Back on Feb. 8, slopestyle snowboarder Sage Kotsenburg of the U.S. won the first gold of the Sochi Olympics.
This morning, the Canadian men’s hockey team won the last gold of the Sochi Olympics with a 3-0 win over Sweden.
In between Kotsenburg and Team Canada’s respective coronations, a record-tying 26 nations claimed at least one of the 98 medals that were up for grabs in these Games.
But in the end, Russia reigned. They came away with the most medals, 33, five more than its closest competition, the U.S.
As noted by Olympic historian Bill Mallon, it’s only the fifth time a nation has won over 30 medals in a single Winter Olympics and it also marks an 18-medal improvement over the 15 medals they got four years ago in Vancouver (the second-biggest jump ever between two Winter Olympics).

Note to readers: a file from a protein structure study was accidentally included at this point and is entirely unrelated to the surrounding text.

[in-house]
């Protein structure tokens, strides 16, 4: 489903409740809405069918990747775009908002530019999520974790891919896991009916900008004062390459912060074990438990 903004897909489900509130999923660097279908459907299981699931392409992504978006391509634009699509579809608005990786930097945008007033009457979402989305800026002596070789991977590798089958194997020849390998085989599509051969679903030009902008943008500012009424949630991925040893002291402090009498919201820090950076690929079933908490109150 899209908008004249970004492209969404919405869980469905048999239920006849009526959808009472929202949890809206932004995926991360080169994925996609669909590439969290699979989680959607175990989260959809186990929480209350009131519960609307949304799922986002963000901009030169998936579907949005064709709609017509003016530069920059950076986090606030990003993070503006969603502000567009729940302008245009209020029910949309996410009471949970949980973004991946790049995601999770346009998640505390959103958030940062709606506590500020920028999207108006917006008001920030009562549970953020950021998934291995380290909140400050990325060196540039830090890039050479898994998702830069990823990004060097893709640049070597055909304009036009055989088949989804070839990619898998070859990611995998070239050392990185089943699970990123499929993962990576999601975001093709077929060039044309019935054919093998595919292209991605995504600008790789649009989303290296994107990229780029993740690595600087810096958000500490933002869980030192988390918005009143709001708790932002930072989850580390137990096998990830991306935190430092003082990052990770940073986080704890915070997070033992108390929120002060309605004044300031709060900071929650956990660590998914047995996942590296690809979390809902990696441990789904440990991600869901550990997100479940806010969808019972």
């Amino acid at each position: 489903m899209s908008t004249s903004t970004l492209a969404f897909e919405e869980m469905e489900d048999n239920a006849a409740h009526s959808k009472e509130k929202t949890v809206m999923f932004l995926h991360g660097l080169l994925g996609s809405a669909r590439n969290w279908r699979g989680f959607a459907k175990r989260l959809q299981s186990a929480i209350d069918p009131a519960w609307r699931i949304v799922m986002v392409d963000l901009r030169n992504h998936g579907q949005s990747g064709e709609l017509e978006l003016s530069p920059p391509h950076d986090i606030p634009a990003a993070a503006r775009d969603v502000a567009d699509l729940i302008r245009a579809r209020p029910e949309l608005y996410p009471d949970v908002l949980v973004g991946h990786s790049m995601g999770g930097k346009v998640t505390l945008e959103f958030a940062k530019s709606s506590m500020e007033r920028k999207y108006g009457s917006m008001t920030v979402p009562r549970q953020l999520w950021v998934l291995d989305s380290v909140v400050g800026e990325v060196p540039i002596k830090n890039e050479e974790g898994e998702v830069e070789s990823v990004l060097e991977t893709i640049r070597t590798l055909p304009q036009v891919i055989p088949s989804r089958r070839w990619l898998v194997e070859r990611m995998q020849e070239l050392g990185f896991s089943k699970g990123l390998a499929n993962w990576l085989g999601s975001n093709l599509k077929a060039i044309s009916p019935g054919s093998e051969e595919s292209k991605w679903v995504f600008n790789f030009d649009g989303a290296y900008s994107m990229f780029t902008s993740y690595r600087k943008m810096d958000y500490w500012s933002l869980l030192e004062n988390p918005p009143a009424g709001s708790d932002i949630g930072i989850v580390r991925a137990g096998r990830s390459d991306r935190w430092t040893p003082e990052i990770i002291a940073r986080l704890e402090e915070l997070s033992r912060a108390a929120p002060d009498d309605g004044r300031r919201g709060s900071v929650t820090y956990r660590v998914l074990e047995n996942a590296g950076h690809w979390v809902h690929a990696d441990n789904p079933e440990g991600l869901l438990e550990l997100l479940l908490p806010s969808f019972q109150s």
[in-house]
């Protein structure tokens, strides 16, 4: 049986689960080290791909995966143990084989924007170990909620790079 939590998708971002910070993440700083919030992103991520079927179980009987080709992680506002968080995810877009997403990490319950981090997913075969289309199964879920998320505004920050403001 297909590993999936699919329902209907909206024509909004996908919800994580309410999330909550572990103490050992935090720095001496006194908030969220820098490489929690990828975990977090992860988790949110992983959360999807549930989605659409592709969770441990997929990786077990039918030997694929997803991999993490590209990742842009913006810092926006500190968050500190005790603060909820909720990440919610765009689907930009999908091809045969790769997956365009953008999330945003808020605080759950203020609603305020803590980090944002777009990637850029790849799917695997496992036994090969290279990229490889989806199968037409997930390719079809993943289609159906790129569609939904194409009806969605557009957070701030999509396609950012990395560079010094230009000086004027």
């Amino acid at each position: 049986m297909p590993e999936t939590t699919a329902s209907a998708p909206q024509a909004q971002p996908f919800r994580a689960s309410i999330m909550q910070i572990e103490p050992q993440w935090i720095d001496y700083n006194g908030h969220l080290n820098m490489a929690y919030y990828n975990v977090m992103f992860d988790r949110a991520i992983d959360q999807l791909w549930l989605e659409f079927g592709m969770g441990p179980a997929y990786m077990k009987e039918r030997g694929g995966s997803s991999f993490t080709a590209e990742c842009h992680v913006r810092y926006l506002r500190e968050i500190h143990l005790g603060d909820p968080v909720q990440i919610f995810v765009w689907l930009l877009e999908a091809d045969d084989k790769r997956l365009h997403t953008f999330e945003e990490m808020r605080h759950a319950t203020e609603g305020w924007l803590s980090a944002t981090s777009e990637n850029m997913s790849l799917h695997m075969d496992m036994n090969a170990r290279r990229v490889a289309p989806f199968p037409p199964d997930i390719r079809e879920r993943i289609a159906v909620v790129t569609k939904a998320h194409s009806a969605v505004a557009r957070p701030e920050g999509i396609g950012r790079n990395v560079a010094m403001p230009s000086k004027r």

And the Russians also won the most gold medals with 13 – five of which came from two competitors that were born in other countries (American-born snowboarder Vic Wild, Korean-born short track skater Victor Ahn).
It marks the first time a host nation has won on overall and gold medal counts at a Winter Olympics since Norway did it at Oslo in 1952. In those Games, the Norwegians won 16 medals, seven of them being gold.
And as noted last night, Ahn and Dutch speedskater Ireen Wust were the most decorated male and female Olympians in Sochi, respectively. Ahn won four medals altogether, while Wust captured five (two of them gold).
With that, here’s the final overall count from the XXII Olympic Winter Games…